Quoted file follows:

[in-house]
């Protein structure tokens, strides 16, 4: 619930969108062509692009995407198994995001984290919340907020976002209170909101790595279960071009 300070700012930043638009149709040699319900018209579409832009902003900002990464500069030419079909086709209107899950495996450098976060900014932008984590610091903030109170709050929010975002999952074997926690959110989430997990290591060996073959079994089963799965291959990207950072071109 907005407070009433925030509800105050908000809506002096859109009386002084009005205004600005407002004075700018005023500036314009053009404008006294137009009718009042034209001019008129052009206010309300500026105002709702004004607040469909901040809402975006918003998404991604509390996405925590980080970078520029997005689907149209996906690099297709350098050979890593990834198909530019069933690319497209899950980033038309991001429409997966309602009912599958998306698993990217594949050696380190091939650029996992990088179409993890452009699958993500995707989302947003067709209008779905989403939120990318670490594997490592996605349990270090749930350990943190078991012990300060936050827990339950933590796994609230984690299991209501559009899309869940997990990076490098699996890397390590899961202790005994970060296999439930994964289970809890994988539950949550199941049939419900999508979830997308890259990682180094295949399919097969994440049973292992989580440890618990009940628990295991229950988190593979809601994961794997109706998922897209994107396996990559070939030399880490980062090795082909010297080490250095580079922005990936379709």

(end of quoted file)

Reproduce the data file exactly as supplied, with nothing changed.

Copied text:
[in-house]
């Protein structure tokens, strides 16, 4: 619930969108062509692009995407198994995001984290919340907020976002209170909101790595279960071009 300070700012930043638009149709040699319900018209579409832009902003900002990464500069030419079909086709209107899950495996450098976060900014932008984590610091903030109170709050929010975002999952074997926690959110989430997990290591060996073959079994089963799965291959990207950072071109 907005407070009433925030509800105050908000809506002096859109009386002084009005205004600005407002004075700018005023500036314009053009404008006294137009009718009042034209001019008129052009206010309300500026105002709702004004607040469909901040809402975006918003998404991604509390996405925590980080970078520029997005689907149209996906690099297709350098050979890593990834198909530019069933690319497209899950980033038309991001429409997966309602009912599958998306698993990217594949050696380190091939650029996992990088179409993890452009699958993500995707989302947003067709209008779905989403939120990318670490594997490592996605349990270090749930350990943190078991012990300060936050827990339950933590796994609230984690299991209501559009899309869940997990990076490098699996890397390590899961202790005994970060296999439930994964289970809890994988539950949550199941049939419900999508979830997308890259990682180094295949399919097969994440049973292992989580440890618990009940628990295991229950988190593979809601994961794997109706998922897209994107396996990559070939030399880490980062090795082909010297080490250095580079922005990936379709």